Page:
Authors: Cynthia Eden
Author: Cynthia Eden
This book is a work of fiction. Any similarities to real people, places, or events are not intentional and are the result of coincidence. The characters, places, and events in this story are fictional.
Copyright ©2012 by Cynthia Eden
Cover Design by Pickyme Digital Artist, Patricia Schmitt
I should have known better than to go into the woods alone.
My dad and I hadn’t been in town long, really just a few days, and I should have stayed at the house. But I was bored and lonely, and the woods around our new place just seemed to call me.
At first, I wasn’t scared at all. Truth be told, I’m not the kind to scare easily, but that’s because I’m…different. My dad’s word. He doesn’t like to call me a freak or anything since he’s my dad, so he says I’m just different.
My tennis shoes crunched over the ground, breaking twigs and crushing leaves. The waning sunlight barely broke through the treetops. Around me, the woods were dark green and brown and I could hear birds chirping in a sweet song. For a girl who’d lived the first sixteen years of her life in the city surrounded by tall buildings and asphalt that stretched for miles, the swaying trees and the light pine scent of the woods were…nice.
No, at first I wasn’t afraid at all. I just walked and walked. I didn’t worry about getting lost. I
get lost. No matter where I go or what I do, I’m never lost. I can always find my way back home.
That’s just one of the ways that I’m
from other girls. But dad didn’t like for me to tell folks about that particular talent. Then again, my dad wasn’t real big on sharing with anyone. As far as I knew, I was the only person he ever confided in. Sometimes, I got the feeling he was keeping secrets even from me.
I walked and walked. I found a small stream and the icy cold water chilled my fingertips. Wisps of dying sunlight fell down on me as I knelt at the stream, and I could take breaths that didn’t taste of the city.
But then the sunlight seemed to fade even more. I was crouched over the stream when I heard the first growl.
And when I felt the light touch of fear on my skin.
I lifted my head slowly, and my gaze darted across the water.
My startled whisper as I saw what waited for me.
I should have known better than to go into the woods alone.
Another growl had the hair on my arms rising. Because this growl…it showed the fangs—
the very big fangs
—that the beast before me had. Those fangs were big and way too sharp as they burst from the animal’s mouth.
A dog? A really big, scary dog? “Easy,” I whispered as I rose and offered my hand. I thought I’d read that someplace…that you were supposed to let a dog sniff you to show that you didn’t mean any harm.
The dog snarled at me. Seriously, a snarl, and I dropped my hand.
Its eyes—bright and yellow—were on me. Thick black fur covered its body and its strong paws dug into the earth.
Sweat began to trickle down my back.
The dog’s teeth snapped together, and it jumped up, flying right over that stream and coming at me.
I screamed and turned away, running as fast as I could. “Heel!” I shouted over my shoulder as I ran. I heard the slosh of water as the dog landed at the edge of the stream. “Go away and just—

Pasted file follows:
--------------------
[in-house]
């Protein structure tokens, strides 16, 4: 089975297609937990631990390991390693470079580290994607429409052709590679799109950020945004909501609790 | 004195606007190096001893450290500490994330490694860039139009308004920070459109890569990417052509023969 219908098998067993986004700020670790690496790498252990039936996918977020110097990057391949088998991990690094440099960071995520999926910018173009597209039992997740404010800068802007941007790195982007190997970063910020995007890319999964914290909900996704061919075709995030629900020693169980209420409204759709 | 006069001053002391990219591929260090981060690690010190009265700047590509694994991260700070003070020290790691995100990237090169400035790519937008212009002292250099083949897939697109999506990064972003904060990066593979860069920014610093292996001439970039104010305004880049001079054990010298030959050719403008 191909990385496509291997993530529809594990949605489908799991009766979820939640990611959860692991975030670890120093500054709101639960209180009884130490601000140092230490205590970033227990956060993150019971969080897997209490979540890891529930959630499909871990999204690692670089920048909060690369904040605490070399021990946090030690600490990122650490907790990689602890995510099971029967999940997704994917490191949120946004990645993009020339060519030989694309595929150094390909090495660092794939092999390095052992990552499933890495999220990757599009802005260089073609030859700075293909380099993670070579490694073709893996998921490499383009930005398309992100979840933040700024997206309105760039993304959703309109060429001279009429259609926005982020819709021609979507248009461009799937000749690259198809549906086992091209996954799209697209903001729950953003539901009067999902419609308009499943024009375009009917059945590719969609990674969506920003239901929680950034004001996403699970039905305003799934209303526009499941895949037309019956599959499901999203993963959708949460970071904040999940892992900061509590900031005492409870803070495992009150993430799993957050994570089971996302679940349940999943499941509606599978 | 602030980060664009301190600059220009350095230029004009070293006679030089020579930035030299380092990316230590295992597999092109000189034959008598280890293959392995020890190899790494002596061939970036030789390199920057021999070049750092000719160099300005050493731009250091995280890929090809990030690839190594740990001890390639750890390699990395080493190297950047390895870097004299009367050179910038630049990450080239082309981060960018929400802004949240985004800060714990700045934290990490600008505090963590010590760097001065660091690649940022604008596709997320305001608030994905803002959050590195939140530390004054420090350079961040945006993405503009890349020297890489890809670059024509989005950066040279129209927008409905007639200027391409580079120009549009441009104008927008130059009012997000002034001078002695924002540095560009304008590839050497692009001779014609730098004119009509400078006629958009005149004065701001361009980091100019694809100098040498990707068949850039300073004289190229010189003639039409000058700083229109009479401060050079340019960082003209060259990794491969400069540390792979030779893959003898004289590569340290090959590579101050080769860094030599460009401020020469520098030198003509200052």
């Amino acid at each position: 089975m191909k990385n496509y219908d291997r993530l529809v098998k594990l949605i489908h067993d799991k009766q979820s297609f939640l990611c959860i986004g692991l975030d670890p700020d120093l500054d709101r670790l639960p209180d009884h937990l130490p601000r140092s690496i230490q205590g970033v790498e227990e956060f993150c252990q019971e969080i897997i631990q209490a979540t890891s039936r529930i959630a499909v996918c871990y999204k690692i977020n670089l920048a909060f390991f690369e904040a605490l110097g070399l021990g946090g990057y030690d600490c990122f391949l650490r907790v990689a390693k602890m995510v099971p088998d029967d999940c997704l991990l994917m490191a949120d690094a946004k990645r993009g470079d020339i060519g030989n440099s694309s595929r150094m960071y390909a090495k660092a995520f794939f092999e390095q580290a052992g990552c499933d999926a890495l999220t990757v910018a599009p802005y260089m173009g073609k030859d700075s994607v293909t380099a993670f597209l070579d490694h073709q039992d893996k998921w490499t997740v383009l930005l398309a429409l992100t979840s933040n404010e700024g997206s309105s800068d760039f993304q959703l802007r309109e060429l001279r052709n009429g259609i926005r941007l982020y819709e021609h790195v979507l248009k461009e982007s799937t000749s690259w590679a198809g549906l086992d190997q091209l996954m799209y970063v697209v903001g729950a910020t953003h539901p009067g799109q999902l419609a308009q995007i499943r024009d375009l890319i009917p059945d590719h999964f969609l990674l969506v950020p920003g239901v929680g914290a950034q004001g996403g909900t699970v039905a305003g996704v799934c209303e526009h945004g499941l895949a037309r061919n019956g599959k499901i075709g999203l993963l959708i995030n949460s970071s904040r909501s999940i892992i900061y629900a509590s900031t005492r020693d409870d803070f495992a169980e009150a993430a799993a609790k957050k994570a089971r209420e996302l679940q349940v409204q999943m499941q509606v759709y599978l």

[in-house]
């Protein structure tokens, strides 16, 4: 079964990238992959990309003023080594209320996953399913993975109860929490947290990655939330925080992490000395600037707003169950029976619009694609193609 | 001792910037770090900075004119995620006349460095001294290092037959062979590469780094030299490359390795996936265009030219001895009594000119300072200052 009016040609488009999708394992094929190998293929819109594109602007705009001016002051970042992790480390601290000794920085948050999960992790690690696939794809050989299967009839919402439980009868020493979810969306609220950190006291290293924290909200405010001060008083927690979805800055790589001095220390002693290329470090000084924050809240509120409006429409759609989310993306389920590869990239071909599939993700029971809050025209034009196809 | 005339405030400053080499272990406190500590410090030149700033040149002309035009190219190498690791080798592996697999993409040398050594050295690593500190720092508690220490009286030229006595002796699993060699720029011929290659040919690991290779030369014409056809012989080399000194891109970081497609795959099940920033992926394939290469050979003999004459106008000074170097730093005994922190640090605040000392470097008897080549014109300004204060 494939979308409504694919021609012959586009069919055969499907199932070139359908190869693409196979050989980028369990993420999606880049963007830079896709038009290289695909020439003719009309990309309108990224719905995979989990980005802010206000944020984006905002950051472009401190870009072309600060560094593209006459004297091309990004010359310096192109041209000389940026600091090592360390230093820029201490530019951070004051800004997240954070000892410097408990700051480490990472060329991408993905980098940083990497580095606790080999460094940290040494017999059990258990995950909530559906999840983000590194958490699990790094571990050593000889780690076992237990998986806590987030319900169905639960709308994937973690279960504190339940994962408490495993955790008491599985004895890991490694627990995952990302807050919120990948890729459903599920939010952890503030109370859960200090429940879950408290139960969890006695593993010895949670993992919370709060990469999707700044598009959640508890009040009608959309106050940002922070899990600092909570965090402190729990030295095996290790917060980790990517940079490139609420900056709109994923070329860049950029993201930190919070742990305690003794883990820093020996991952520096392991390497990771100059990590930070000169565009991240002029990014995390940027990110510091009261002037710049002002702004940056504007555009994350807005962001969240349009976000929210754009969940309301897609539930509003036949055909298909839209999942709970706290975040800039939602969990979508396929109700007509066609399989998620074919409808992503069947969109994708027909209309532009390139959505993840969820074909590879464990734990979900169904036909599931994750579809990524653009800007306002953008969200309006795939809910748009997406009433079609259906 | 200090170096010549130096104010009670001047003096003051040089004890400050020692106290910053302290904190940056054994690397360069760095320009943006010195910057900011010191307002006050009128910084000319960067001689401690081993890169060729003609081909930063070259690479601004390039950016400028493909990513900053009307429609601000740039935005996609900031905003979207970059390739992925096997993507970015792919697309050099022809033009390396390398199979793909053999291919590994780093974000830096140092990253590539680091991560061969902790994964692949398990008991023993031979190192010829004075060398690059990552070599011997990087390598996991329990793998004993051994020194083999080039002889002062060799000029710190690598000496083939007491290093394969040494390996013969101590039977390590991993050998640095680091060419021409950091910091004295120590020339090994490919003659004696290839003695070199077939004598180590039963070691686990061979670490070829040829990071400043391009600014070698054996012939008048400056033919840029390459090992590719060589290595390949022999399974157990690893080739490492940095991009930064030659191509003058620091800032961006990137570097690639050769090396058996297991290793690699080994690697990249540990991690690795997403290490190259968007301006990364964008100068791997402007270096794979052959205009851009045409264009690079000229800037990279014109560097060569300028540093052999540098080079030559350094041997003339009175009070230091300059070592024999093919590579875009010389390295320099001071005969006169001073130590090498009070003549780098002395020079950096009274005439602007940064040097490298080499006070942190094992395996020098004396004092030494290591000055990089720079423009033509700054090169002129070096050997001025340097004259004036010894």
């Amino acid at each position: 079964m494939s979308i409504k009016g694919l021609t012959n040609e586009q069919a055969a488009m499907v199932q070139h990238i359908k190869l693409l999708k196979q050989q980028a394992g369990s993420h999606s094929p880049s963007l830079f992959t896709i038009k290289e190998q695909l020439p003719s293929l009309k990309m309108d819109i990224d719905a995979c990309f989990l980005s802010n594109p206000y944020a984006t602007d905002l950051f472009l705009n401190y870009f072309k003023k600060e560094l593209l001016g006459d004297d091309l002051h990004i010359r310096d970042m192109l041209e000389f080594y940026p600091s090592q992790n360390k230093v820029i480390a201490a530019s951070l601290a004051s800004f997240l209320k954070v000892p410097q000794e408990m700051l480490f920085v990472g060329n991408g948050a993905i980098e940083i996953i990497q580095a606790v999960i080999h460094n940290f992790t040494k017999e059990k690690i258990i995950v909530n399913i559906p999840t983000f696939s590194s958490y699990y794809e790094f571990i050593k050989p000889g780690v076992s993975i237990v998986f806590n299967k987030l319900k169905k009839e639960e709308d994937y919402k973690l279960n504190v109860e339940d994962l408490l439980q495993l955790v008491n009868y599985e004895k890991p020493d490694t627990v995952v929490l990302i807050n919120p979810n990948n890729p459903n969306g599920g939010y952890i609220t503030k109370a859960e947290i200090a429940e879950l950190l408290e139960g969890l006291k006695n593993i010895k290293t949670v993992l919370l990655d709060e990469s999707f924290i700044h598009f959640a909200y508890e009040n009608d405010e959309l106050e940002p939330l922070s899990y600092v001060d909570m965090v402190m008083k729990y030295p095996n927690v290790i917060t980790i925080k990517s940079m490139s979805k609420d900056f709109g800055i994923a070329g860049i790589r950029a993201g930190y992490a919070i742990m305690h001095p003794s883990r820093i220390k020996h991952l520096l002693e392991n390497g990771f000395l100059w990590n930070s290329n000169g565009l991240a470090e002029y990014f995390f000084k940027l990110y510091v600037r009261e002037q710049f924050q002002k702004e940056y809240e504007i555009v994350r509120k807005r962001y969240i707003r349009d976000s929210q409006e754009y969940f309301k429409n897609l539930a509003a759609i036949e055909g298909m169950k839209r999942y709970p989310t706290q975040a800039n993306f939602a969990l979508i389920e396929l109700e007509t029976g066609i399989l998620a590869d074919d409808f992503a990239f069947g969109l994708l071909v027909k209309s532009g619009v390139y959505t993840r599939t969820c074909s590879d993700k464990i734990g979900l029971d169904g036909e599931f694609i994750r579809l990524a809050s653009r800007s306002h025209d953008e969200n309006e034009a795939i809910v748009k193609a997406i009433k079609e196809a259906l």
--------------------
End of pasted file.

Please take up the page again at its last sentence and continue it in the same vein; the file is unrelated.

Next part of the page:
I wasn’t exactly a dog lover, and crazy Fido sure wasn’t doing anything to change my opinion.
The ground seemed to shake behind me as he closed in. I didn’t glance back. I didn’t want to see those teeth again. I raced as fast as I could go, but I was never gonna be a track star. My side ached, and tree limbs scratched over my arms.
Once I got away from Fido, I was never going into the woods alone again.
I could feel his breath behind me. Maybe that sounds crazy, but I could. Hot, heavy. My own breath choked out as I saw a tree up ahead. An oak tree, one with a long, hanging limb that I was sure I could reach. I pushed forward with my last bit of energy—I am so not an athlete—and I jumped up, reaching desperately for that limb.
I missed it.
So not an athlete
I slammed into the ground and in the same instant, I felt a white-hot pain slice into my upper arm. I screamed and kicked, and, lucky me, I caught the mutt right in the side. He howled and flipped back.
I pushed up and jumped for the tree again. This time, I caught it. I lifted my legs up, doing a weird half-crawl up the tree. The bark bit into my skin, but I didn’t care. In about four seconds, I was sitting on top of that tree branch.
And Fido was right below me, doing that deep, rumbling growl that freaked me out.
“Go away!” I yelled at him as I glanced at my left arm. Jeez, he’d clawed me! I had four long slices cutting across my skin. Four long,
slices. The kind that you knew weren’t going to heal easy. No, thanks to Fido, I’d probably be carrying these marks for weeks.
My dad was going to flip out over this.
And now, I was stuck up in a damn tree while the dog circled around me, sniffing the air every few minutes, and pawing at the ground.
I took a walk and ended up trapped. That was pretty much the story of my life, so I shouldn’t have been surprised by this messed up situation.
“Go away!” I yelled. “Go find someone else to bite!” I shifted around, trying to ease into a better spot. Future note—there is no better spot when you’re stuck up in an oak tree.
And then things got worse for me. Yeah, how is that possible, right? But I started to hear a distinct…